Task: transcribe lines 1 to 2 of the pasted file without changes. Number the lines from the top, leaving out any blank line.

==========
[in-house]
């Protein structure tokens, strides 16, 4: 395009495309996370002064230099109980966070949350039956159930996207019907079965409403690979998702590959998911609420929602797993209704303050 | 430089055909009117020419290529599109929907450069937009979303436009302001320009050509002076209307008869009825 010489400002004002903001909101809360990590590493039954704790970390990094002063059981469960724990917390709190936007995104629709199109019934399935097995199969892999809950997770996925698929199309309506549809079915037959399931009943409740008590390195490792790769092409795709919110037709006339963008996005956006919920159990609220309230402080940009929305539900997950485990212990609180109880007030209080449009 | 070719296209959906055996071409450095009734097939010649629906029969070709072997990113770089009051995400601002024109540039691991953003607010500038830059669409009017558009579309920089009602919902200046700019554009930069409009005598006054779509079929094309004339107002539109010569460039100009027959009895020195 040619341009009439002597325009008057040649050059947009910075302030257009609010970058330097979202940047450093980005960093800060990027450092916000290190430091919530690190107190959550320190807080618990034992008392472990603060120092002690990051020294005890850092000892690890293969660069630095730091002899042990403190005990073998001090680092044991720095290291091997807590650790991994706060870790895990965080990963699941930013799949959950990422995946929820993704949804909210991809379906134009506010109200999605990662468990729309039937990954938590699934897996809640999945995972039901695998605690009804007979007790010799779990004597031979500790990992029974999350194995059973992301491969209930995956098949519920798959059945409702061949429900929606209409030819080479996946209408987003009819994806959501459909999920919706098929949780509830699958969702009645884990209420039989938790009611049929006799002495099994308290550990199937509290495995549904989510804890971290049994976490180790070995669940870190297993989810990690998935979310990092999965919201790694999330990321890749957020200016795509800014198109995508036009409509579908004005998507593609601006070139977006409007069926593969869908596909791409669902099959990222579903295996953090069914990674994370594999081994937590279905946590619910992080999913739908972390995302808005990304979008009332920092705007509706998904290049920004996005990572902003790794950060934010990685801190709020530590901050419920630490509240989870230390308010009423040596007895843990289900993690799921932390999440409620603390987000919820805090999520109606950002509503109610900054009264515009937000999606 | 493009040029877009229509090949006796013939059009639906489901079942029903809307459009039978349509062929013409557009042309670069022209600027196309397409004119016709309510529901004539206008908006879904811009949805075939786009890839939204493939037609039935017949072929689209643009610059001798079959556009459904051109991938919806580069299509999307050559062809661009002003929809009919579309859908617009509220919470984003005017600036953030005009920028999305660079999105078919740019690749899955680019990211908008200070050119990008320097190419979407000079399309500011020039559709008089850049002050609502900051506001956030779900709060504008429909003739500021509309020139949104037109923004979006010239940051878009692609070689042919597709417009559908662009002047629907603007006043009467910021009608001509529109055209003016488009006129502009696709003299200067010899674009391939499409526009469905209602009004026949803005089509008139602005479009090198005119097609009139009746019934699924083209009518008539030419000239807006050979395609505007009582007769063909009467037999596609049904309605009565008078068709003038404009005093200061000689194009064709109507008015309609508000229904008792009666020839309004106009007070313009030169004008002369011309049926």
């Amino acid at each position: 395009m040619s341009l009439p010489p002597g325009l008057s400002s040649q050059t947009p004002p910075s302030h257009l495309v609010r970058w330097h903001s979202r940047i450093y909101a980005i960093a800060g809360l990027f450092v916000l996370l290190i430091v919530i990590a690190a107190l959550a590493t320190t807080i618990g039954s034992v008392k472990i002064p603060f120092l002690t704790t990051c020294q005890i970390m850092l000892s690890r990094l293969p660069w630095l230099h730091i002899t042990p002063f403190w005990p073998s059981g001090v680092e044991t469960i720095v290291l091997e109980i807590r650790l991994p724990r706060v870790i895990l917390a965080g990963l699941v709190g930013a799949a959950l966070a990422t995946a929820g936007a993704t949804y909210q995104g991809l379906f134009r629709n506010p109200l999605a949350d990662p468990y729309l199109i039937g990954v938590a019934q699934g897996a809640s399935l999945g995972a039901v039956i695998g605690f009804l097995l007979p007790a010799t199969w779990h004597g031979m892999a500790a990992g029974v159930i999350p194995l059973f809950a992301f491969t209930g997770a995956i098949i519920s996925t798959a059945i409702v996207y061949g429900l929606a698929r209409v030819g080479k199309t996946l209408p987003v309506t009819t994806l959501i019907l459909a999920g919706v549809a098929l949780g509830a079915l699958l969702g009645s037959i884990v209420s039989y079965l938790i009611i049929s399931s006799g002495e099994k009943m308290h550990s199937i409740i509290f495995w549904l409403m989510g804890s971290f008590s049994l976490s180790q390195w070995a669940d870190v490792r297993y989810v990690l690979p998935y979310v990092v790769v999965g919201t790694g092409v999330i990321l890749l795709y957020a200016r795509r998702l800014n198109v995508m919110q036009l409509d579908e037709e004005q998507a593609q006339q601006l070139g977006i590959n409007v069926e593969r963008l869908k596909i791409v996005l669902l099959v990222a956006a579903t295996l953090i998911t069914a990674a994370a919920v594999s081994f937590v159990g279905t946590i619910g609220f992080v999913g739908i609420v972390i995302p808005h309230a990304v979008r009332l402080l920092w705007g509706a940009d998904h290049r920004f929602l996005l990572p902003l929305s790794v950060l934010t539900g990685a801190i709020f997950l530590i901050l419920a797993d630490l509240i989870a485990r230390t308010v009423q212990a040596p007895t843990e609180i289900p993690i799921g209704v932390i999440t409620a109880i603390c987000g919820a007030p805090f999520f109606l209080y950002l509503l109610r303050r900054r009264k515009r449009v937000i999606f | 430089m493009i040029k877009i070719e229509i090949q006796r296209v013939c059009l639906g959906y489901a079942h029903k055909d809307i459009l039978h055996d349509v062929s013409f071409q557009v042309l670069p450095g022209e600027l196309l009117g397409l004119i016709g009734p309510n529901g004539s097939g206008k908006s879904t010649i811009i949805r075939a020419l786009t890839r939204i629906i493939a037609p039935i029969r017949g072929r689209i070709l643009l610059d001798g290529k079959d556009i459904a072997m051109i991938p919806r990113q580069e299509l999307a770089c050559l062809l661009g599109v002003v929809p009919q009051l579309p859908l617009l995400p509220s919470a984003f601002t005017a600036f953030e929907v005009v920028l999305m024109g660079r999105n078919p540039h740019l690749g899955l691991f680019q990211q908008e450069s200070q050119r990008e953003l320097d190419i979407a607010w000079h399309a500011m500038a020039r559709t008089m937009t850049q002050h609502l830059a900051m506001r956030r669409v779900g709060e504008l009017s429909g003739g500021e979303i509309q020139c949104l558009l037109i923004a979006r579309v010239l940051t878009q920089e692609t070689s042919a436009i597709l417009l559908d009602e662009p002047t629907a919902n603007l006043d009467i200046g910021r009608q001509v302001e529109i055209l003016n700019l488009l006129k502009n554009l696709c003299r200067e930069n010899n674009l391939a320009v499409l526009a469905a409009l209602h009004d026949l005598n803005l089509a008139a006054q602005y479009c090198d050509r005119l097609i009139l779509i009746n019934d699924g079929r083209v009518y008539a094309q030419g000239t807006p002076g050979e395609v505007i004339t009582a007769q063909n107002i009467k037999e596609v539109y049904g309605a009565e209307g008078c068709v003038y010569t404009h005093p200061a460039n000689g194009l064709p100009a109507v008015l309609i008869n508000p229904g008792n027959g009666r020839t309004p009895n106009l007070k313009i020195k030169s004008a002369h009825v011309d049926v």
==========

[in-house]
């Protein structure tokens, strides 16, 4: 395009495309996370002064230099109980966070949350039956159930996207019907079965409403690979998702590959998911609420929602797993209704303050 | 430089055909009117020419290529599109929907450069937009979303436009302001320009050509002076209307008869009825 010489400002004002903001909101809360990590590493039954704790970390990094002063059981469960724990917390709190936007995104629709199109019934399935097995199969892999809950997770996925698929199309309506549809079915037959399931009943409740008590390195490792790769092409795709919110037709006339963008996005956006919920159990609220309230402080940009929305539900997950485990212990609180109880007030209080449009 | 070719296209959906055996071409450095009734097939010649629906029969070709072997990113770089009051995400601002024109540039691991953003607010500038830059669409009017558009579309920089009602919902200046700019554009930069409009005598006054779509079929094309004339107002539109010569460039100009027959009895020195 040619341009009439002597325009008057040649050059947009910075302030257009609010970058330097979202940047450093980005960093800060990027450092916000290190430091919530690190107190959550320190807080618990034992008392472990603060120092002690990051020294005890850092000892690890293969660069630095730091002899042990403190005990073998001090680092044991720095290291091997807590650790991994706060870790895990965080990963699941930013799949959950990422995946929820993704949804909210991809379906134009506010109200999605990662468990729309039937990954938590699934897996809640999945995972039901695998605690009804007979007790010799779990004597031979500790990992029974999350194995059973992301491969209930995956098949519920798959059945409702061949429900929606209409030819080479996946209408987003009819994806959501459909999920919706098929949780509830699958969702009645884990209420039989938790009611049929006799002495099994308290550990199937509290495995549904989510804890971290049994976490180790070995669940870190297993989810990690998935979310990092999965919201790694999330990321890749957020200016795509800014198109995508036009409509579908004005998507593609601006070139977006409007069926593969869908596909791409669902099959990222579903295996953090069914990674994370594999081994937590279905946590619910992080999913739908972390995302808005990304979008009332920092705007509706998904290049920004996005990572902003790794950060934010990685801190709020530590901050419920630490509240989870230390308010009423040596007895843990289900993690799921932390999440409620603390987000919820805090999520109606950002509503109610900054009264515009937000999606 | 493009040029877009229509090949006796013939059009639906489901079942029903809307459009039978349509062929013409557009042309670069022209600027196309397409004119016709309510529901004539206008908006879904811009949805075939786009890839939204493939037609039935017949072929689209643009610059001798079959556009459904051109991938919806580069299509999307050559062809661009002003929809009919579309859908617009509220919470984003005017600036953030005009920028999305660079999105078919740019690749899955680019990211908008200070050119990008320097190419979407000079399309500011020039559709008089850049002050609502900051506001956030779900709060504008429909003739500021509309020139949104037109923004979006010239940051878009692609070689042919597709417009559908662009002047629907603007006043009467910021009608001509529109055209003016488009006129502009696709003299200067010899674009391939499409526009469905209602009004026949803005089509008139602005479009090198005119097609009139009746019934699924083209009518008539030419000239807006050979395609505007009582007769063909009467037999596609049904309605009565008078068709003038404009005093200061000689194009064709109507008015309609508000229904008792009666020839309004106009007070313009030169004008002369011309049926």